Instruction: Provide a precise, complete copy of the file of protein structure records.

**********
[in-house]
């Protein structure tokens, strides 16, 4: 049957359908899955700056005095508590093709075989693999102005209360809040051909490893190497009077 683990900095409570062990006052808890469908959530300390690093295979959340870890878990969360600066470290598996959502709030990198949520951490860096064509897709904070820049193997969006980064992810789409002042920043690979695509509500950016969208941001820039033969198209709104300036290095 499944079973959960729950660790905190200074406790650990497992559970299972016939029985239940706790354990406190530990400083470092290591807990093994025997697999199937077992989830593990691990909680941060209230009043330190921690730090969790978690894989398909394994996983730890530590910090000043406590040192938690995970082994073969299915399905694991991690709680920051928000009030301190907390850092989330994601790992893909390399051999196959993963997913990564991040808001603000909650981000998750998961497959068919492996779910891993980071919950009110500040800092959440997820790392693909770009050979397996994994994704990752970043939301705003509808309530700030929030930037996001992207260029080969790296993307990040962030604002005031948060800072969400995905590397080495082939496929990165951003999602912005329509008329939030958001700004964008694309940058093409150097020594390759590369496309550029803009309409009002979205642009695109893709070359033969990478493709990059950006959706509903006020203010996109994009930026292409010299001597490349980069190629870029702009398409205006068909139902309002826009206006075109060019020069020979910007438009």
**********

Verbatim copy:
[in-house]
């Protein structure tokens, strides 16, 4: 049957359908899955700056005095508590093709075989693999102005209360809040051909490893190497009077 683990900095409570062990006052808890469908959530300390690093295979959340870890878990969360600066470290598996959502709030990198949520951490860096064509897709904070820049193997969006980064992810789409002042920043690979695509509500950016969208941001820039033969198209709104300036290095 499944079973959960729950660790905190200074406790650990497992559970299972016939029985239940706790354990406190530990400083470092290591807990093994025997697999199937077992989830593990691990909680941060209230009043330190921690730090969790978690894989398909394994996983730890530590910090000043406590040192938690995970082994073969299915399905694991991690709680920051928000009030301190907390850092989330994601790992893909390399051999196959993963997913990564991040808001603000909650981000998750998961497959068919492996779910891993980071919950009110500040800092959440997820790392693909770009050979397996994994994704990752970043939301705003509808309530700030929030930037996001992207260029080969790296993307990040962030604002005031948060800072969400995905590397080495082939496929990165951003999602912005329509008329939030958001700004964008694309940058093409150097020594390759590369496309550029803009309409009002979205642009695109893709070359033969990478493709990059950006959706509903006020203010996109994009930026292409010299001597490349980069190629870029702009398409205006068909139902309002826009206006075109060019020069020979910007438009």